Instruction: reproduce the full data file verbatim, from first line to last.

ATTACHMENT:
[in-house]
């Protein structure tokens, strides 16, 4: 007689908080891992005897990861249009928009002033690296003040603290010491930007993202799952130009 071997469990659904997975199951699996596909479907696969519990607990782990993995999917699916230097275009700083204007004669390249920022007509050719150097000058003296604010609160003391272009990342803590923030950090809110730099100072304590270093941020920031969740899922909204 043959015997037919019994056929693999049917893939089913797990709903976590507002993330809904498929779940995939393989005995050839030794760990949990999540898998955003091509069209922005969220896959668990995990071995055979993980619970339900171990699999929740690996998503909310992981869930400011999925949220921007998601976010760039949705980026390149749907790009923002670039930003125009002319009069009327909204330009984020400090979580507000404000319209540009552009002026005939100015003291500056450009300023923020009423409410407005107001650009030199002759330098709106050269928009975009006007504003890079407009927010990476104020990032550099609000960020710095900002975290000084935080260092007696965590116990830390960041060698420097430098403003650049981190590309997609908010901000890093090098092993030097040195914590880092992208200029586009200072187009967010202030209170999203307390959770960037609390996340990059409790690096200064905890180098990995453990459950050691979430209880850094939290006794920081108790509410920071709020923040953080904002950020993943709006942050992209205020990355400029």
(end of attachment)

[in-house]
């Protein structure tokens, strides 16, 4: 007689908080891992005897990861249009928009002033690296003040603290010491930007993202799952130009 071997469990659904997975199951699996596909479907696969519990607990782990993995999917699916230097275009700083204007004669390249920022007509050719150097000058003296604010609160003391272009990342803590923030950090809110730099100072304590270093941020920031969740899922909204 043959015997037919019994056929693999049917893939089913797990709903976590507002993330809904498929779940995939393989005995050839030794760990949990999540898998955003091509069209922005969220896959668990995990071995055979993980619970339900171990699999929740690996998503909310992981869930400011999925949220921007998601976010760039949705980026390149749907790009923002670039930003125009002319009069009327909204330009984020400090979580507000404000319209540009552009002026005939100015003291500056450009300023923020009423409410407005107001650009030199002759330098709106050269928009975009006007504003890079407009927010990476104020990032550099609000960020710095900002975290000084935080260092007696965590116990830390960041060698420097430098403003650049981190590309997609908010901000890093090098092993030097040195914590880092992208200029586009200072187009967010202030209170999203307390959770960037609390996340990059409790690096200064905890180098990995453990459950050691979430209880850094939290006794920081108790509410920071709020923040953080904002950020993943709006942050992209205020990355400029």